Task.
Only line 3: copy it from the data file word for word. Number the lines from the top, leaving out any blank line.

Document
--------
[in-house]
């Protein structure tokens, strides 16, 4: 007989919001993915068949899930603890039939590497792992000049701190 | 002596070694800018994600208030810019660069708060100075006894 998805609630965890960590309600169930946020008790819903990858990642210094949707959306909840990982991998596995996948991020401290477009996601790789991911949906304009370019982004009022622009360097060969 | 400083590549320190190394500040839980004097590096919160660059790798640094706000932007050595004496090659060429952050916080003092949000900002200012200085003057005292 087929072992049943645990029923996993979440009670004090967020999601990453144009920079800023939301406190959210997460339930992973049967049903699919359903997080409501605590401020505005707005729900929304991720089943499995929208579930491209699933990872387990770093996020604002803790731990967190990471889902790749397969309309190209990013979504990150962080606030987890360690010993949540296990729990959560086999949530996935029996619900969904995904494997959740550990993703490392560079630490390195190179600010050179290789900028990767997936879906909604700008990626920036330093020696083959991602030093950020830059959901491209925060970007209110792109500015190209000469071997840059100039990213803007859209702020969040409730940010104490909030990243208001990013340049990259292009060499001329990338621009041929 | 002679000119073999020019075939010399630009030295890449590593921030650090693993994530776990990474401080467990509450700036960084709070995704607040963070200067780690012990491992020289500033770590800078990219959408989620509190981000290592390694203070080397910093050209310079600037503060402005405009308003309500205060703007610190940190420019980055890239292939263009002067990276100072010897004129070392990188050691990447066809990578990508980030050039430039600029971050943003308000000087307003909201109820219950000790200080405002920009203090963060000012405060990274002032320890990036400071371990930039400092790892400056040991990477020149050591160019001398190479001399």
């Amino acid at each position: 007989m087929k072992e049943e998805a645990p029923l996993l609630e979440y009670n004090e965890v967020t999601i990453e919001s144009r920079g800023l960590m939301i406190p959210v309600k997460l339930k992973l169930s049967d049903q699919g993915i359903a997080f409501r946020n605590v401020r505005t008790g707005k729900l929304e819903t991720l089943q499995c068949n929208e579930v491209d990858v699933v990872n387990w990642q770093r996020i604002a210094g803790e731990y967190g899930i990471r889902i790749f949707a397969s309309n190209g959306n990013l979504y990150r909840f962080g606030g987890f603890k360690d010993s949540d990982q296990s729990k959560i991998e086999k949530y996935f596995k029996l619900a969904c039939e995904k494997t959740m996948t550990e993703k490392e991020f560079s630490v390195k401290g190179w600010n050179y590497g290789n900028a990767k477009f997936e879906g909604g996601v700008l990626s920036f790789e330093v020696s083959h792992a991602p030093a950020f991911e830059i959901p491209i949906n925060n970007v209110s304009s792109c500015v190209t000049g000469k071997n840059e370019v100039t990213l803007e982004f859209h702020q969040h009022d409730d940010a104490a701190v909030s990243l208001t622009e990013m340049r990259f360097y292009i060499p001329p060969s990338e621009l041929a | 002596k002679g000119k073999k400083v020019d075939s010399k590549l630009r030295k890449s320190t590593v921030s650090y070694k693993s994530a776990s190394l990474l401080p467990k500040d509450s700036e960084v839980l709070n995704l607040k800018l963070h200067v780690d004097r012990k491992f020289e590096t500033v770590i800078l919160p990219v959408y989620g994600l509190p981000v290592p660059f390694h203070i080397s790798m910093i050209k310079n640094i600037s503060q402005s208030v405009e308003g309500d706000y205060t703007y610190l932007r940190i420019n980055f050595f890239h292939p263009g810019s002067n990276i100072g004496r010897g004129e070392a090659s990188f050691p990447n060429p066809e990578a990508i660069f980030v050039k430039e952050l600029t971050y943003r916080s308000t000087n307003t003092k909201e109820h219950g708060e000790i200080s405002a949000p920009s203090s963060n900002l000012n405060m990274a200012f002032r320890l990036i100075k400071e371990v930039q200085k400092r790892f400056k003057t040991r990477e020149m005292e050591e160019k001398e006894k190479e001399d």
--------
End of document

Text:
């Amino acid at each position: 007989m087929k072992e049943e998805a645990p029923l996993l609630e979440y009670n004090e965890v967020t999601i990453e919001s144009r920079g800023l960590m939301i406190p959210v309600k997460l339930k992973l169930s049967d049903q699919g993915i359903a997080f409501r946020n605590v401020r505005t008790g707005k729900l929304e819903t991720l089943q499995c068949n929208e579930v491209d990858v699933v990872n387990w990642q770093r996020i604002a210094g803790e731990y967190g899930i990471r889902i790749f949707a397969s309309n190209g959306n990013l979504y990150r909840f962080g606030g987890f603890k360690d010993s949540d990982q296990s729990k959560i991998e086999k949530y996935f596995k029996l619900a969904c039939e995904k494997t959740m996948t550990e993703k490392e991020f560079s630490v390195k401290g190179w600010n050179y590497g290789n900028a990767k477009f997936e879906g909604g996601v700008l990626s920036f790789e330093v020696s083959h792992a991602p030093a950020f991911e830059i959901p491209i949906n925060n970007v209110s304009s792109c500015v190209t000049g000469k071997n840059e370019v100039t990213l803007e982004f859209h702020q969040h009022d409730d940010a104490a701190v909030s990243l208001t622009e990013m340049r990259f360097y292009i060499p001329p060969s990338e621009l041929a | 002596k002679g000119k073999k400083v020019d075939s010399k590549l630009r030295k890449s320190t590593v921030s650090y070694k693993s994530a776990s190394l990474l401080p467990k500040d509450s700036e960084v839980l709070n995704l607040k800018l963070h200067v780690d004097r012990k491992f020289e590096t500033v770590i800078l919160p990219v959408y989620g994600l509190p981000v290592p660059f390694h203070i080397s790798m910093i050209k310079n640094i600037s503060q402005s208030v405009e308003g309500d706000y205060t703007y610190l932007r940190i420019n980055f050595f890239h292939p263009g810019s002067n990276i100072g004496r010897g004129e070392a090659s990188f050691p990447n060429p066809e990578a990508i660069f980030v050039k430039e952050l600029t971050y943003r916080s308000t000087n307003t003092k909201e109820h219950g708060e000790i200080s405002a949000p920009s203090s963060n900002l000012n405060m990274a200012f002032r320890l990036i100075k400071e371990v930039q200085k400092r790892f400056k003057t040991r990477e020149m005292e050591e160019k001398e006894k190479e001399d």